Vance and I love to watch the Arizona Highways program on Sunday evenings because it provides great ideas for our adventures. We decided this particular weekend to stay in a little B&B along State Route 79, which has been designated as a scenic desert preserve. Our destination,Rancho Sonora. What a find!
Sentarse y Relajar
Come to Arizona and visit. You won't be disappointed. Until then, it's my pleasure to share this enchanted hide away with you.
Hasta la proxima, bendiciones a todos.
Until next time, blessings to all.
The Jumblies, a poem by Edward Lear, is the frame for Mo Manning's illustration of "Out There." And my card entry for this weeks challenge. I used Copic markers to color the illustration, and chose red for the contrast color. Red was applied to only a few area's of the little boy's sailor suit and dog collar. I've added a red mat behind the sentiment (inside) for additional color, and mounted it on a background mat with smaller illustrations turned in different directions. The upper inside panels/mats are for a little note and signature. Both the front illustration panel and inside sentiment panel have been sponged with Tsuineko Memento (London Fog) ink.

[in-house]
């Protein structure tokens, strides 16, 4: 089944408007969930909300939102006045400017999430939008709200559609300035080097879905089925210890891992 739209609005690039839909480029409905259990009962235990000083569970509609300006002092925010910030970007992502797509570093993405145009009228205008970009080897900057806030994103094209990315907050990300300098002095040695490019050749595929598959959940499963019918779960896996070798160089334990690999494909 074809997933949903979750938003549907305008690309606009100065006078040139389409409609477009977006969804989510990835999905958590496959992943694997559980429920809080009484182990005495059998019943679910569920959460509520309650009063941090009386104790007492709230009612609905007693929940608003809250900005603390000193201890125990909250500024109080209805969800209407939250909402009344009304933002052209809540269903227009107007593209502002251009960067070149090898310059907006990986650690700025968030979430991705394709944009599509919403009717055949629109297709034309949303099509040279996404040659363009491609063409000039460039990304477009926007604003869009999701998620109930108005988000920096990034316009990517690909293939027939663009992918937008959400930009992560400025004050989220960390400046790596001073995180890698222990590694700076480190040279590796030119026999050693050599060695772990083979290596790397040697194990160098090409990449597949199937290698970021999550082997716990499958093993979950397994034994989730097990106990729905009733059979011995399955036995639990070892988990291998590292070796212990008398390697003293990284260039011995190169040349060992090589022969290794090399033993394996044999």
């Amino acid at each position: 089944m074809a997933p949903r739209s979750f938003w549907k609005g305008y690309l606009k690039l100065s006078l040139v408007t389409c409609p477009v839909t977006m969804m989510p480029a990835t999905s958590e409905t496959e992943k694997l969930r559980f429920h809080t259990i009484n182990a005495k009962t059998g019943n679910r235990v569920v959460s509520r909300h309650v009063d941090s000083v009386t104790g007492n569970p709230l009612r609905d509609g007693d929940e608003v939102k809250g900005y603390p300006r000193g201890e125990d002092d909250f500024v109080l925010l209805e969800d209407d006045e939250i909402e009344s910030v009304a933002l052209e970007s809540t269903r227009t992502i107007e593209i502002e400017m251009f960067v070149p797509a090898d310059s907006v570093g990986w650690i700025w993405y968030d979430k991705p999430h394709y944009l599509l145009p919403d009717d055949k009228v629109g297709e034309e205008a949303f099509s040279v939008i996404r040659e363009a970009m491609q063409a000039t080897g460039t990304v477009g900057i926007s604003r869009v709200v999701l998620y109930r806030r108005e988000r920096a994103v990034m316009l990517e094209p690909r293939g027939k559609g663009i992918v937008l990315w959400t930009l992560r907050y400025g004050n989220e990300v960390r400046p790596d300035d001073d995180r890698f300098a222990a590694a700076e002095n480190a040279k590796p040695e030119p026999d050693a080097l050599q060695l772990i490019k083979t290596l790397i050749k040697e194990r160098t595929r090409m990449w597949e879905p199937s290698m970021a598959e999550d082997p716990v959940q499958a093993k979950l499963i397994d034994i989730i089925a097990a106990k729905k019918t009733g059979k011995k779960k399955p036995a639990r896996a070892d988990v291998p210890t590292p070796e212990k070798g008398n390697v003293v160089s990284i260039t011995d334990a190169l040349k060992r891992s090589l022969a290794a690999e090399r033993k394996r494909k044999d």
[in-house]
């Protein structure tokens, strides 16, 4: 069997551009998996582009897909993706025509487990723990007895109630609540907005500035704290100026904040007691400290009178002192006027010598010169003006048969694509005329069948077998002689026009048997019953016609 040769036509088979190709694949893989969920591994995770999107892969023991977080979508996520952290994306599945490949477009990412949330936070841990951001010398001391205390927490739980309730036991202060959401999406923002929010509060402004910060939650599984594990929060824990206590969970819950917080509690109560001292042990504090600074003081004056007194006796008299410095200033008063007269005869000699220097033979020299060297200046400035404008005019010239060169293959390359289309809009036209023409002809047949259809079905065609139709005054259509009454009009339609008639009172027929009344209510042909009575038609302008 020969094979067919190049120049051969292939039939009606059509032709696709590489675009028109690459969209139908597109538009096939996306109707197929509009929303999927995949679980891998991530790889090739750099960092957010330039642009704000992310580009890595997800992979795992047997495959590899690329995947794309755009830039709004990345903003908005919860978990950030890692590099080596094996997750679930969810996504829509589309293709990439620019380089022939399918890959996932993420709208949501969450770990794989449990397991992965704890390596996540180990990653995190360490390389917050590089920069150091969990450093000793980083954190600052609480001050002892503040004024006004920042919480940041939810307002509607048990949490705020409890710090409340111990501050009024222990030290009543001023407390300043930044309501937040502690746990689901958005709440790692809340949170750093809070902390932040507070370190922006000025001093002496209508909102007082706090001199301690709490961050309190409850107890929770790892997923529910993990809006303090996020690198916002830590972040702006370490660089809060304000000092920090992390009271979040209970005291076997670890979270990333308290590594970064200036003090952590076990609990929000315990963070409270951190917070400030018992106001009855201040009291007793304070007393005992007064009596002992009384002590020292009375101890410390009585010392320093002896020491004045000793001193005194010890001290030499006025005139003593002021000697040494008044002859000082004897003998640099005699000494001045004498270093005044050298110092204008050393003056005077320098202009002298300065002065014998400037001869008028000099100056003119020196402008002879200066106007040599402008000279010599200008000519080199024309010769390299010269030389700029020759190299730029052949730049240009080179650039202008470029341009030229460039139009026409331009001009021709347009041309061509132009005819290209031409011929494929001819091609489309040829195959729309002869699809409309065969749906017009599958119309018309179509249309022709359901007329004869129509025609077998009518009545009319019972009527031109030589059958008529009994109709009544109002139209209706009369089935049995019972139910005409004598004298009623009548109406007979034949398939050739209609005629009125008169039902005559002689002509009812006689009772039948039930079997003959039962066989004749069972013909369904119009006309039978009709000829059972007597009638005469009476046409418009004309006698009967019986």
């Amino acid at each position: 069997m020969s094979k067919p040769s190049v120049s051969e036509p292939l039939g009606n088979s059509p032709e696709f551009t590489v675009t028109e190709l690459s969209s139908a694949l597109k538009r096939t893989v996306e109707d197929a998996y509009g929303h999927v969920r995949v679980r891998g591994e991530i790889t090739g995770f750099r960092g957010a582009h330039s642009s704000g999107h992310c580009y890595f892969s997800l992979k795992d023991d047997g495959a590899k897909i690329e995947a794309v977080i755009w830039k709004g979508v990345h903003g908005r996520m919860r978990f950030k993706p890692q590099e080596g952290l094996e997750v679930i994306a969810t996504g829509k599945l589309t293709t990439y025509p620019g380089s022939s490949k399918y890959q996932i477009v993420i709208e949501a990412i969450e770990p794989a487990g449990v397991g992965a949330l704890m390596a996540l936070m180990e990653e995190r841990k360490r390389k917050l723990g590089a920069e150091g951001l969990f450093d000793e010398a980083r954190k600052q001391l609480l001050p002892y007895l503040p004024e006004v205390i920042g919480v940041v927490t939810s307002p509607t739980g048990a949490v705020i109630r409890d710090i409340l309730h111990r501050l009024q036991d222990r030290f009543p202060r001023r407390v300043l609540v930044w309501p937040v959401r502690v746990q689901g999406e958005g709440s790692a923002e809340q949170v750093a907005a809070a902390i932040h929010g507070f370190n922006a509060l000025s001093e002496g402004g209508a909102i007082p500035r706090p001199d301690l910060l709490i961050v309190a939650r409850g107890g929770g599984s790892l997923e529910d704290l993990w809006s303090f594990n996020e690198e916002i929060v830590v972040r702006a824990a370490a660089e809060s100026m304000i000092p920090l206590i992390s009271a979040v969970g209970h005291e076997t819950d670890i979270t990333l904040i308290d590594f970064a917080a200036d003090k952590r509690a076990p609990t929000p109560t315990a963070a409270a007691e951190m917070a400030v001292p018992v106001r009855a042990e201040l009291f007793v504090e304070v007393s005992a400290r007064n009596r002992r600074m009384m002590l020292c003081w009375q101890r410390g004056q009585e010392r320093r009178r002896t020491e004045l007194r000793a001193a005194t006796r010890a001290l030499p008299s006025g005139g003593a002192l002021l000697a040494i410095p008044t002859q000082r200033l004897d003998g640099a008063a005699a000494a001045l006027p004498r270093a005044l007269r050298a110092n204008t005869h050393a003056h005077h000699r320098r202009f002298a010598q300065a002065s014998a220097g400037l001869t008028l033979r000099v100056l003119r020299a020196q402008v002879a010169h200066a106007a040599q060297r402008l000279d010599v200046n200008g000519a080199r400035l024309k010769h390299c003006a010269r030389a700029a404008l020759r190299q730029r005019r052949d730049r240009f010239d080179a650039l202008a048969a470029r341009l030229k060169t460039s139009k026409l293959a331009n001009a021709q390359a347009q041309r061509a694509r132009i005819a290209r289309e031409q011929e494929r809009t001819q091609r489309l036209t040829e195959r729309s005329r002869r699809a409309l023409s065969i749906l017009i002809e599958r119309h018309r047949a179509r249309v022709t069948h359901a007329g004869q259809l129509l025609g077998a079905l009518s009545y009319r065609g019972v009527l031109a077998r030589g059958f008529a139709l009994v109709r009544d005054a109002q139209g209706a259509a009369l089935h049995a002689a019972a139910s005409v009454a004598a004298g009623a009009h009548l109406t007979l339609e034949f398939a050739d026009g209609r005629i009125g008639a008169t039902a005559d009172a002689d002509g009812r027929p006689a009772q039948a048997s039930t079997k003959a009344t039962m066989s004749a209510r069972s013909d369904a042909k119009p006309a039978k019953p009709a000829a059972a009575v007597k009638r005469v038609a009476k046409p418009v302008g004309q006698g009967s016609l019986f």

Click photo for a closer look
Inside Sentiment Close-up
Sketching, painting or coloring in grey scale is a challenge. And stretching myself in this manner was good practice. I chose to keep this card simple by keeping to only black, white, grey scale and just a hint of contrast color. I wanted the illustration and poem to be the focal point.